While he knows he messed up with Shay, Edward’s preoccupied with the thought of messing up things with Mahira already: She asked him to tell her about the day of the crash because she can’t stop thinking about it and needs some answers to process it all, but Edward tells her that he can’t remember any of it. This is, of course, a lie. Edward hasn’t been able to talk about the day of the crash to anyone yet — it’s too painful. Now, however, he thinks he’s ruined things with Mahira.
Then Edward meets Linda. Yep, Linda from grief group. Lacey’s invited her over to take as much baby stuff as she needs from Lacey’s unopened stock and then to stay with them for however long she needs. The show doesn’t linger too long on (1) how sad it is that Lacey has basically a “department store” of unopened baby products sitting in her garage or (2) what a huge step forward it is for Lacey to it away to Linda (but I see it, Lacey!). Anyway, Linda and Edward’s first meeting is awkward as hell, but he begins to soften a little around her the more time they spend together. That night, they both wind up in the kitchen, unable to sleep. Linda knows that it’s “unfair” to ask anything of Edward, who has been through enough, but she shows him a picture of Gary and asks if maybe he saw him on the plane. Edward balks, of course, but this time he asks Linda why people keep asking him stuff like this. She explains that in her loss, even the tiniest memory or detail from the last person who saw him would mean so much to her. It turns out that Edward and Gary stood next to each other for a brief time while stretching their legs. Edward remembers how he smiled at him, that he seemed like a nice person. Once he sees the immediate comfort this brings Linda and how grateful she is, Edward decides to call Mahira. He tells her everything he remembers about that day and the details of the crash. He tells her that Jordan told him that they’d get to swim in the Pacific Ocean together, and it made him feel better. “No matter what, he would always be my brother, and he took care of me. He was my hero,” he tells a tearful Mahira. She thanks him — it is exactly what she needed. Maybe it was what Edward needed, too. Now that he’s finally facing his grief, maybe Edward will be able to move forward.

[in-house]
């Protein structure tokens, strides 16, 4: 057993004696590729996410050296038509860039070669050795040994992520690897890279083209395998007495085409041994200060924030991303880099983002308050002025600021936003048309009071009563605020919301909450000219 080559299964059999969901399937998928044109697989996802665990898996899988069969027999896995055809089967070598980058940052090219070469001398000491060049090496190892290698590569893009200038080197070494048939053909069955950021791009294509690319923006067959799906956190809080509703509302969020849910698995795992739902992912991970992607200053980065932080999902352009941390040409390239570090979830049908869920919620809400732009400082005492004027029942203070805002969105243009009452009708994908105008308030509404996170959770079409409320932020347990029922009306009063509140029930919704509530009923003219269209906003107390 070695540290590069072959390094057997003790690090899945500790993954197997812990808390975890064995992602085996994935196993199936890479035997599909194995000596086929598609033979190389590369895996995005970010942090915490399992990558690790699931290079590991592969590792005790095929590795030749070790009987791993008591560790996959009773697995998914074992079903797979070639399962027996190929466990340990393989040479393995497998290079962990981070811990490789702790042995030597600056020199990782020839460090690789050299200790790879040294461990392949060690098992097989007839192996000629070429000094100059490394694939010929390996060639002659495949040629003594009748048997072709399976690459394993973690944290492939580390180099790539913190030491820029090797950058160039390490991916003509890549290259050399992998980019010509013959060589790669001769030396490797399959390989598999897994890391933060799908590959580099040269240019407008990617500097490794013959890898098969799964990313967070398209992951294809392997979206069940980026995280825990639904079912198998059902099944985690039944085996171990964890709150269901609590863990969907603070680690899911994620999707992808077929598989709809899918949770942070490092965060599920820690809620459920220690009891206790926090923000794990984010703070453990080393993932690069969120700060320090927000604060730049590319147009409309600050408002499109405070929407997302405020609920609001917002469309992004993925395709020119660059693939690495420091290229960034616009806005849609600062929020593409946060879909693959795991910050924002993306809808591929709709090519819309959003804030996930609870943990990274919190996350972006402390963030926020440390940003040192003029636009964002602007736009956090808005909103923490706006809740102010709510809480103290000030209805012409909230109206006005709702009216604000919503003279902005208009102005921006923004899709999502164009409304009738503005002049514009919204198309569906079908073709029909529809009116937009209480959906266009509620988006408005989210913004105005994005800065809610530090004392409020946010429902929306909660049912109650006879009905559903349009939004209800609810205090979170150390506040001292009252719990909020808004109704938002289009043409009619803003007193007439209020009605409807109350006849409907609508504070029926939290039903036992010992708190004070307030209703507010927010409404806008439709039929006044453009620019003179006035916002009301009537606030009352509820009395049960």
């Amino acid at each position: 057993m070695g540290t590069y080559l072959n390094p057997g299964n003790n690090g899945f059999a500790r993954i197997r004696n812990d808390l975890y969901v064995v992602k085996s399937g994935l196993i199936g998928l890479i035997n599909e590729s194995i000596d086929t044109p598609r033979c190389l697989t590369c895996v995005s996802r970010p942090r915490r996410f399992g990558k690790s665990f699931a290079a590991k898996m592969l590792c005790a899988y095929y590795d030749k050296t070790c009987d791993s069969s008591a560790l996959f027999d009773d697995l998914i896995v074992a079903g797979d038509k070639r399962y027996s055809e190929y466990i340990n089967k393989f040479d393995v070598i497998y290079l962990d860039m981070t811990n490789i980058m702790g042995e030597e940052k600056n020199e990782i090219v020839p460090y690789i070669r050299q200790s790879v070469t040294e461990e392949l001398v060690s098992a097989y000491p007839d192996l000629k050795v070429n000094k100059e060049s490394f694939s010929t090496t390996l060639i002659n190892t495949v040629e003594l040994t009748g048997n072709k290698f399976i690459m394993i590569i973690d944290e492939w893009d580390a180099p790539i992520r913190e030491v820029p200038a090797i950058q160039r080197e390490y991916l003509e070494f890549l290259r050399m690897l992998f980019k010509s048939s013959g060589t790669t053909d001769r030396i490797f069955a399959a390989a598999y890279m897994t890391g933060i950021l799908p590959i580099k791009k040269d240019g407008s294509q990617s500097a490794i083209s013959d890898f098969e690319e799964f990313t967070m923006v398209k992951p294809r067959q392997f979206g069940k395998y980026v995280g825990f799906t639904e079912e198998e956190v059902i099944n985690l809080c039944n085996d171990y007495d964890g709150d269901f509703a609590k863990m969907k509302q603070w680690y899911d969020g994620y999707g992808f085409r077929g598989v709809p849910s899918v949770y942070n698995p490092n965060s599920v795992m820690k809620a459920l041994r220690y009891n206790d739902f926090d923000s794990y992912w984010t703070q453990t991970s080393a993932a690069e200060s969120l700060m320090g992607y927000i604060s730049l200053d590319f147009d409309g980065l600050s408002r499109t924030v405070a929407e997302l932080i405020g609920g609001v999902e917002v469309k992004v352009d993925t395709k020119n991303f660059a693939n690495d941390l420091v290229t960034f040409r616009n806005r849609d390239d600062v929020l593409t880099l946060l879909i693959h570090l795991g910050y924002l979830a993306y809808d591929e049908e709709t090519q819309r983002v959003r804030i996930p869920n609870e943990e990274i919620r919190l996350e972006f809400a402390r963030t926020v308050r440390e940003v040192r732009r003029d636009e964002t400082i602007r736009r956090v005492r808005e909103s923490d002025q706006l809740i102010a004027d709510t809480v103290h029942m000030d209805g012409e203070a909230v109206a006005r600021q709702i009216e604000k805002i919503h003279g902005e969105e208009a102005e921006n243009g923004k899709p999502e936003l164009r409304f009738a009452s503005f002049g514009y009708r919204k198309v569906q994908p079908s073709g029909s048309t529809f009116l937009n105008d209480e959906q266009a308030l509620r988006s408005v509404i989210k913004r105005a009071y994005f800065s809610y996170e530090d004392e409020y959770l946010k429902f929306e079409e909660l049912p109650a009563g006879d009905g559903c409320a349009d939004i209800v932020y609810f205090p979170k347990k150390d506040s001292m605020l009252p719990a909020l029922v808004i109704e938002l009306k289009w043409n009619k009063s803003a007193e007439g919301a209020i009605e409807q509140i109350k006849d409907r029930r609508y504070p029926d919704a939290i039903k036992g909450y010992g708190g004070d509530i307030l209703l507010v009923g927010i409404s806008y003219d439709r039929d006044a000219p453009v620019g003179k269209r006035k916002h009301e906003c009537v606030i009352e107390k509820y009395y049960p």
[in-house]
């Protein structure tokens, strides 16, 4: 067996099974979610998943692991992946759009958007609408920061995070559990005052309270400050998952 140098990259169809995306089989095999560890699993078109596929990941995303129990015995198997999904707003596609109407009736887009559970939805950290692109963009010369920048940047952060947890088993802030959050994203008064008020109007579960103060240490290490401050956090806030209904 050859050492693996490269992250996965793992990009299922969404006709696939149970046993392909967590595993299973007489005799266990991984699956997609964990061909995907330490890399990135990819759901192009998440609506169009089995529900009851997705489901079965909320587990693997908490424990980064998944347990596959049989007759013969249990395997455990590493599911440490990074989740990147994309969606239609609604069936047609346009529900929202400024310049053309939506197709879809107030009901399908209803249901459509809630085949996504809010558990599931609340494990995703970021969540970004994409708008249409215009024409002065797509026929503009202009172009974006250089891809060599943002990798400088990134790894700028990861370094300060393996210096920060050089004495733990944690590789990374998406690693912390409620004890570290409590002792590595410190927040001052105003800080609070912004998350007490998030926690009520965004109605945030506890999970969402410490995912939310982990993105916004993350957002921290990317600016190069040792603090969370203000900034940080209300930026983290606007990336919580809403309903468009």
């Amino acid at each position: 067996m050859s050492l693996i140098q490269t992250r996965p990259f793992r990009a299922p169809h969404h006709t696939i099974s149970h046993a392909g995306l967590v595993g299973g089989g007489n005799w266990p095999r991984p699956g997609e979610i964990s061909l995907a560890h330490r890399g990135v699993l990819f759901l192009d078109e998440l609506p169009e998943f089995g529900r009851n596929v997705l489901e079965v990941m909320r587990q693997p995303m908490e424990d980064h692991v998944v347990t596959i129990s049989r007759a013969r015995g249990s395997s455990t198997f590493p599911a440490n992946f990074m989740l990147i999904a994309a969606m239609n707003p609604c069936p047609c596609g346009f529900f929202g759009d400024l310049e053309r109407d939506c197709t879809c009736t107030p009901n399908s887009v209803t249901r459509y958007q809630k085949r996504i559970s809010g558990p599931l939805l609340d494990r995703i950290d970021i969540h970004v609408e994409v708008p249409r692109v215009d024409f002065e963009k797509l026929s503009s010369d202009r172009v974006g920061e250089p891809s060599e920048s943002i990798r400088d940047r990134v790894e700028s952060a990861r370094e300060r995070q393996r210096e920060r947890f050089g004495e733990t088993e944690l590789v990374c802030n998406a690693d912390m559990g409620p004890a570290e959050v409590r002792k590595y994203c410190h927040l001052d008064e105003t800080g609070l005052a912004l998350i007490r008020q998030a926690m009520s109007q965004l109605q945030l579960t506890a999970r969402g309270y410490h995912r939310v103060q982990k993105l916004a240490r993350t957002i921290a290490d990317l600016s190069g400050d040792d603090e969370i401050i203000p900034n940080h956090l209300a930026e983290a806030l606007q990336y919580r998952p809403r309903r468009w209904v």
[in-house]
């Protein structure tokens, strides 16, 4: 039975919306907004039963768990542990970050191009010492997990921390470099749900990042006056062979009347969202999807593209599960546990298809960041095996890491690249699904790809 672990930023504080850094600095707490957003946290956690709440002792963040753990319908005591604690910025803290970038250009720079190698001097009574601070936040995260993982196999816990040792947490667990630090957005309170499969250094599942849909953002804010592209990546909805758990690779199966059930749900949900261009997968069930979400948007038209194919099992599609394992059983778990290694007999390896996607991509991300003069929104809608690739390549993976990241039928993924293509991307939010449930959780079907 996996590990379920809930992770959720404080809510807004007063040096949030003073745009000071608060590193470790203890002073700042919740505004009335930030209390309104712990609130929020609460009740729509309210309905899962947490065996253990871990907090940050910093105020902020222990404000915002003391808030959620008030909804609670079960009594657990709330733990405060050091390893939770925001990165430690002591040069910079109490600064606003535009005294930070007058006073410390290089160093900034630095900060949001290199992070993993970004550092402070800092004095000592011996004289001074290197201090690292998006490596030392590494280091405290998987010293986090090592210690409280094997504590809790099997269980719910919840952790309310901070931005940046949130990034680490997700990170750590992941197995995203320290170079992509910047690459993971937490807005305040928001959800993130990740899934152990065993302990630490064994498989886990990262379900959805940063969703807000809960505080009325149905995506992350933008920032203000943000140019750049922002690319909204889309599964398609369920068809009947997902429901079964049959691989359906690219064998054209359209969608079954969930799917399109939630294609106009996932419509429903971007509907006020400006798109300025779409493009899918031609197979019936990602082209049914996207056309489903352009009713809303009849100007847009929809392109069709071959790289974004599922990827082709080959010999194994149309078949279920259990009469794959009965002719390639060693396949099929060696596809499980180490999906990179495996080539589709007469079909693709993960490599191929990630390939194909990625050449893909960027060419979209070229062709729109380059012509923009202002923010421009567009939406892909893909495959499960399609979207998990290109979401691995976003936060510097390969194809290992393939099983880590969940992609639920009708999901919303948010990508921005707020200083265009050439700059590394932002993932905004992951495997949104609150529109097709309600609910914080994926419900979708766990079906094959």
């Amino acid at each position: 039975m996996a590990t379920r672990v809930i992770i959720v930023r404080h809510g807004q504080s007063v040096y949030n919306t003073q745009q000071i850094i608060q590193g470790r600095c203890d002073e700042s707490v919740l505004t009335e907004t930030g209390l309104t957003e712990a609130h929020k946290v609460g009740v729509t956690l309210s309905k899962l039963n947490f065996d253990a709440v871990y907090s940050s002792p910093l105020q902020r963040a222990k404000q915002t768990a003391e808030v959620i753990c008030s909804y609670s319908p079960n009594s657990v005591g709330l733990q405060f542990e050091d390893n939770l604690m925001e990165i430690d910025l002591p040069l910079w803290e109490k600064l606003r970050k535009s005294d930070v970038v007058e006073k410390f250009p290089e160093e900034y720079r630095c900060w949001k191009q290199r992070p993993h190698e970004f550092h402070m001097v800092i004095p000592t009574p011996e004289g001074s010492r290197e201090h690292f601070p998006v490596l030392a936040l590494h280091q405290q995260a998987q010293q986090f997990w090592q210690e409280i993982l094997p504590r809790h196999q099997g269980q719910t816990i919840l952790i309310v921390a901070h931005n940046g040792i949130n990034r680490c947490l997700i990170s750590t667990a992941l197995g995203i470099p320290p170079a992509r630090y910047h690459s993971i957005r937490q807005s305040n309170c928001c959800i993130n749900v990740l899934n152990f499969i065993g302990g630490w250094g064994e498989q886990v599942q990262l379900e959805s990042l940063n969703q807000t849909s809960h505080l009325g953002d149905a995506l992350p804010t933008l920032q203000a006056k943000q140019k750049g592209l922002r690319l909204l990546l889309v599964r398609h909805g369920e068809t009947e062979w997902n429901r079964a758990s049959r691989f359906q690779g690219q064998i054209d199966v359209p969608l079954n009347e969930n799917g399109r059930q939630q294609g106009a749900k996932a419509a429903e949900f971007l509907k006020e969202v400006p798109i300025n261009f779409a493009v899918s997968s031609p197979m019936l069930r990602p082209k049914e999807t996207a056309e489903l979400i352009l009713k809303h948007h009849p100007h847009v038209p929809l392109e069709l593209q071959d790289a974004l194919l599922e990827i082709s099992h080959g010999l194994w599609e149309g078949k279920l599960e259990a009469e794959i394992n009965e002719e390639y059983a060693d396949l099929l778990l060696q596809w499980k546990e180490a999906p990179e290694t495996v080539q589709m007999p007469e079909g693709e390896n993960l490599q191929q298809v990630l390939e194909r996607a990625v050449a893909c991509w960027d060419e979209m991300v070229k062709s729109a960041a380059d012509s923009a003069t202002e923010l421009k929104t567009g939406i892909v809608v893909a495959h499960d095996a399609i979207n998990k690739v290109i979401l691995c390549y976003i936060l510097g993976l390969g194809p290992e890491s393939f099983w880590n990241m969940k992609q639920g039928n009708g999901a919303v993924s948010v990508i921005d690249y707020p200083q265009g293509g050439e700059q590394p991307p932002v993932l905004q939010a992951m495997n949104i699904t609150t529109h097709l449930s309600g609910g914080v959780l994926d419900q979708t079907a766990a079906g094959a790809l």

• FINALLY! Adriana and Kojo give in to their obvious feelings for each other and get! it! on! You knew it was coming: Kojo makes more and more speeches about how Becks is growing too attached to Adriana and it will be too hard for her to lose someone else when they leave for Ghana that is so obviously about how attached he is to Adriana. We see you, sir! I mean, it’s still going to be a full-blown tragedy when Kojo and Becks do have to leave New York, but for now, it’s nice and good and we need that! Especially on this show!
• We finally get the deets on Sam because what this show needs six episodes in is yet one more character with a full-blown storyline to juggle! Sam lost Ben, a friend of his from high school, in the crash. We learn, though, that Sam and Ben were much more than friends. Even though they “didn’t do anything” about it, they were deeply in love. Sam went off, stayed closeted, and married a woman, but he ran into Ben three days before the crash, which brought up a lot of old feelings. Then, when Ben died … well, you get it. Sam winds up calling Lacey to talk him out of hooking up with Ben’s friend Vernon and blowing up his entire life. Something tells me he’s going to end up blowing it up anyway! Live your truth, dude!
• John’s still visibly shaken when he returns from Colorado. He calls the experience “profound” and freaks everyone out at dinner. He and Lacey wind up getting into a huge argument about it — and all of their other problems, really — and John winds up walking out. “There’s no space for me here,” he tells her. Quick lil’ Q for ya: Have John and Lacey EVER liked each other? Yikes.
• Book readers might’ve noticed that Linda and Gary have been swapped for the series. In the novel, Linda dies in the crash, having just found out she was pregnant in the plane bathroom, and it’s Gary who seeks Edward out to see if he saw Linda on the plane for just a small bit of comfort.
• Listen, as someone who has recently lost her father, I want to be empathetic toward Zoe, but I just cannot find the strength. Her line about her father being her best friend was very sad, but the girl is so spoiled it makes me want to … well, it makes me want to put a hammer through a wall.
• Why are there not more grief group scenes? Isn’t that, like, the crux of this entire series?